Wednesday, May 16, 2007

Portrait of a Gamer

Last week, market research firm NPD released its Online Gaming 2007 report on the current climate of online gaming (you can read coverage of the report at GameDaily and at Next Generation). Today, AdAge released it's own analysis of the report findings, creating a series of demographic profiles of particular interest to advertisers. Here's an overview of some of their categories:
"More than 40% of online gamers indicated they were likely to download content onto next-generation consoles, while 25% said they were likely to do the same on their computers."

The most played games are card, puzzle and arcade games. 44% of respondents list "casual" as their favorite game genre, followed by family-entertainment (25%) and MMOG (19%).

Approx. 17% of gamers listed gambling and casino games as their favorite genre.

Elementary-school aged children make up the biggest group of online players. "[K]ids ages 6 to 12 account for 20% of all online gamers, more than any other demographic."

"Xbox 360 owners are more likely to play online than any other console owners -- 54% -- and, at 7.1 hours a week, they also spend more time doing it."
"Wii owners come in last in time spent online, but they're actually more inclined to do it. More than 75% of Wii owners have tried online games."

41% of portable/mobile players are between the ages of 13 and 17.

42% = WOMEN
"42% of the total online gaming audience today is female" who mostly play on PCs.

The average household income of online players is between $35,000 and $75,000.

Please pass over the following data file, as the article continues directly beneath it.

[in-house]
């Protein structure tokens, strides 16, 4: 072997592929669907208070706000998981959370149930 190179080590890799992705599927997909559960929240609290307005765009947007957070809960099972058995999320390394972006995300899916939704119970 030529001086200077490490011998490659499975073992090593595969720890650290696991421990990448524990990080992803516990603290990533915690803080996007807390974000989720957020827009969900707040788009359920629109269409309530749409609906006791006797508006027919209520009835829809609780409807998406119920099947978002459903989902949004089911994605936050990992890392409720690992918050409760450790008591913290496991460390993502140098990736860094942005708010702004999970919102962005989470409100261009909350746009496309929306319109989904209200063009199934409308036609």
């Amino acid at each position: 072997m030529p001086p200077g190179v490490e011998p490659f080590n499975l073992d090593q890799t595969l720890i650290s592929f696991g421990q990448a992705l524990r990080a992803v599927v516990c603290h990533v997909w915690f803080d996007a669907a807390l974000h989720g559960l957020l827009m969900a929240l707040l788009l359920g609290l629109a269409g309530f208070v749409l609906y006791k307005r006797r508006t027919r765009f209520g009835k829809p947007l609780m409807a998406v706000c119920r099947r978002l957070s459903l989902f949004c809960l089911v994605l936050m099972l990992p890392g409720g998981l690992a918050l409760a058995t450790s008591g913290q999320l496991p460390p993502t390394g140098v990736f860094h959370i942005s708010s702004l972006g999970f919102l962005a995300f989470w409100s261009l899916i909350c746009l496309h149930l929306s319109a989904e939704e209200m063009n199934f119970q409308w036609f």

Of course, the most interesting finding from my perspective is the one about "little kids" (6-to-12-years) representing the largest demographic of online players. But I'm also intrigued by the "middle class" dominance over online gaming. Insufficient research has been conducted on the "digital divide" of gaming, but preliminary studies show that lower-class families are more likely to own a console than middle- and upper-class families, and less likely to own a PC (not to mention one that is able to meet the technical requirements of online games apps and software). Now that online games are becoming such a big part of the gaming culture, I wonder if this won't aggravate existing access inequalities.

1 comment:

Anonymous said...

This is very important info for game developers to chew on for a while. Female gamers are, in many cases, completely ignored and overlooked. We're insulted by being forced to "receive a bonus" of "Girls of Gaming" cheesecake by Fileplanet if we want to subscribe, we're in many cases not represented by gender in mainstream titles at all, and we're talked down to by the developers in question. Boys, get your butts in gear, because I buy hundreds of dollars in computer games every month, and my baby booties were pink.